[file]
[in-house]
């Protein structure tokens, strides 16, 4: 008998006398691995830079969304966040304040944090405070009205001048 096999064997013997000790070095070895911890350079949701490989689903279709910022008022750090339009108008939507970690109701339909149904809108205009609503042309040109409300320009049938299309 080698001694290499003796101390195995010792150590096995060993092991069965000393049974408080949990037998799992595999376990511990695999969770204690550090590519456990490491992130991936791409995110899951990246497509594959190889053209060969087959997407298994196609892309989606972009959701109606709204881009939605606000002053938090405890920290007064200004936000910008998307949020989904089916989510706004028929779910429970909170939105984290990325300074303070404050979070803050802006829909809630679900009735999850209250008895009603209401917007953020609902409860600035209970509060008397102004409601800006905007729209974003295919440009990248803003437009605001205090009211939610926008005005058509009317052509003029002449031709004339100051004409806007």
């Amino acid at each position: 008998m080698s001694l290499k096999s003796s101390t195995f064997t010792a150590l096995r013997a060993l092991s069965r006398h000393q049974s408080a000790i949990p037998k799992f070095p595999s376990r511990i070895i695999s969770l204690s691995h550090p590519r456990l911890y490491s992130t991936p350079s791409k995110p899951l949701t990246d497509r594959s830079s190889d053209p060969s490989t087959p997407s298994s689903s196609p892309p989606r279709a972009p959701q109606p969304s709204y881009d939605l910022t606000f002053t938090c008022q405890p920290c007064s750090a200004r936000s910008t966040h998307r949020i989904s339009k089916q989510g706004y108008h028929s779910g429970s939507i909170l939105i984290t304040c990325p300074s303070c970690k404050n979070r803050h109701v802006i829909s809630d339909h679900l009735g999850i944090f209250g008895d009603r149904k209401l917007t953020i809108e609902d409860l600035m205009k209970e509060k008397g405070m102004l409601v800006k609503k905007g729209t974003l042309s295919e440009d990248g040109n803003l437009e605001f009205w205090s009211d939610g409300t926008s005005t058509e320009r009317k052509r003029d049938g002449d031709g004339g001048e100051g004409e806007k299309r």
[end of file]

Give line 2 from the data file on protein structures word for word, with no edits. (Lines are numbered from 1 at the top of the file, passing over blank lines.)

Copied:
């Protein structure tokens, strides 16, 4: 008998006398691995830079969304966040304040944090405070009205001048 096999064997013997000790070095070895911890350079949701490989689903279709910022008022750090339009108008939507970690109701339909149904809108205009609503042309040109409300320009049938299309 080698001694290499003796101390195995010792150590096995060993092991069965000393049974408080949990037998799992595999376990511990695999969770204690550090590519456990490491992130991936791409995110899951990246497509594959190889053209060969087959997407298994196609892309989606972009959701109606709204881009939605606000002053938090405890920290007064200004936000910008998307949020989904089916989510706004028929779910429970909170939105984290990325300074303070404050979070803050802006829909809630679900009735999850209250008895009603209401917007953020609902409860600035209970509060008397102004409601800006905007729209974003295919440009990248803003437009605001205090009211939610926008005005058509009317052509003029002449031709004339100051004409806007």